William Roberts (physician)

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Sir William Roberts
William Roberts (physician).jpg
Born (1830-03-18)18 March 1830
Bodedern, Anglesey, Wales
Died 16 April 1899(1899-04-16) (aged 69)
Llanymawddwy, Merionethshire, Wales
Nationality United Kingdom
Occupation Consulting Physician
Spouse(s) Elizabeth Johnson

Sir William Roberts FRS (18 March 1830 – 16 April 1899) was a Welsh physician in Manchester, England.

Early life[edit]

Roberts was born on 18 March 1830 at Bodedern on the Isle of Anglesey the son of David and Sarah Roberts. He was educated at Mill Hill School and at University College, London, graduating with a BA in 1851.[1]

After completion of his medical studies he was appointed a house surgeon at Manchester Royal Infirmary and became a member of the Royal College of Surgeons. He was appointed Professor of Medicine, Owens College, Manchester from 1863 to 1883. His particular research field was that of renal disease. He was elected a fellow of the Royal Society in 1877 and knighted in 1885.[2]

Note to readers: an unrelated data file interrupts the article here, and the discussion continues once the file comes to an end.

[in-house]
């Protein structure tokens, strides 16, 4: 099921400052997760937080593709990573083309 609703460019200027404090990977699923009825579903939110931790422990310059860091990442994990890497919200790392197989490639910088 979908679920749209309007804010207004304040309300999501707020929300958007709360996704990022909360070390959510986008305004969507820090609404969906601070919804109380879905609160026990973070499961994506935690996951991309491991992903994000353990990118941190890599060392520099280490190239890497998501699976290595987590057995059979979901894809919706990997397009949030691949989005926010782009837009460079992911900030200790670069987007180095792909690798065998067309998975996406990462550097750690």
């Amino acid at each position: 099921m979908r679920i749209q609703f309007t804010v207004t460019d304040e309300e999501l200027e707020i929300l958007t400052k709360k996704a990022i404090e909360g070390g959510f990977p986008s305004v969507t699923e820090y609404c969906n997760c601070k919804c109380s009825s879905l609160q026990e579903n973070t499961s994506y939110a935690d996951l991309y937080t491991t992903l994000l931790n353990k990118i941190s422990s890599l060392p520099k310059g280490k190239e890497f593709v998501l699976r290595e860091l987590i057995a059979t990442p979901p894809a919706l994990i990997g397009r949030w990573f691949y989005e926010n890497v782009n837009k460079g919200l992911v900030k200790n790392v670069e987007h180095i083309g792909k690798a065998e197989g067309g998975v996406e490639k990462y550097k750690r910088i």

Contribution to the discovery of penicillin[edit]

Between 1870 and 1874, Roberts studied the dissolution of bacteria in cultures contaminated by a mold. He specifically studied the impact of Penicillium glaucum, a close relative of the Penicillium notatum.

See Discoveries of anti-bacterial effects of penicillium moulds before Fleming.

Coining of the term "enzyme"[edit]

Roberts coined the word "enzyme" in 1881, based on the Greek word "enzym", which Wilhelm Kuehne used in 1876. The anglicized version became popular among researchers by the 1890s.

Dietetics and Dyspepsia[edit]

In 1884, the publication of his "Dietetics and Dyspepsia" described "high feeding" and "low feeding": the diets of the upper and lower class. He speculated that diet was the reason for aristocratic capacity for intellectualism.

Royal Commission on Opium[edit]

When political pressure was brought against the British government's involvement in the Sino-Indian opium trade, the 1893–1895 Royal Commission on Opium was created to investigate the drug. Sir William Roberts was the medical expert on the commission.[1]

Later life[edit]

He died in London on 16 April 1899, and was buried in Llanymawddwy, Merionethshire.[1]


  1. ^ a b c Power 1901.
  2. ^ "Library archive". Royal Society. Retrieved 24 August 2012. 

 This article incorporates text from a publication now in the public domainPower, D'Arcy (1901). "Roberts, William (1830-1899)". In Sidney Lee. Dictionary of National Biography, 1901 supplement​. London: Smith, Elder & Co. 

External links[edit]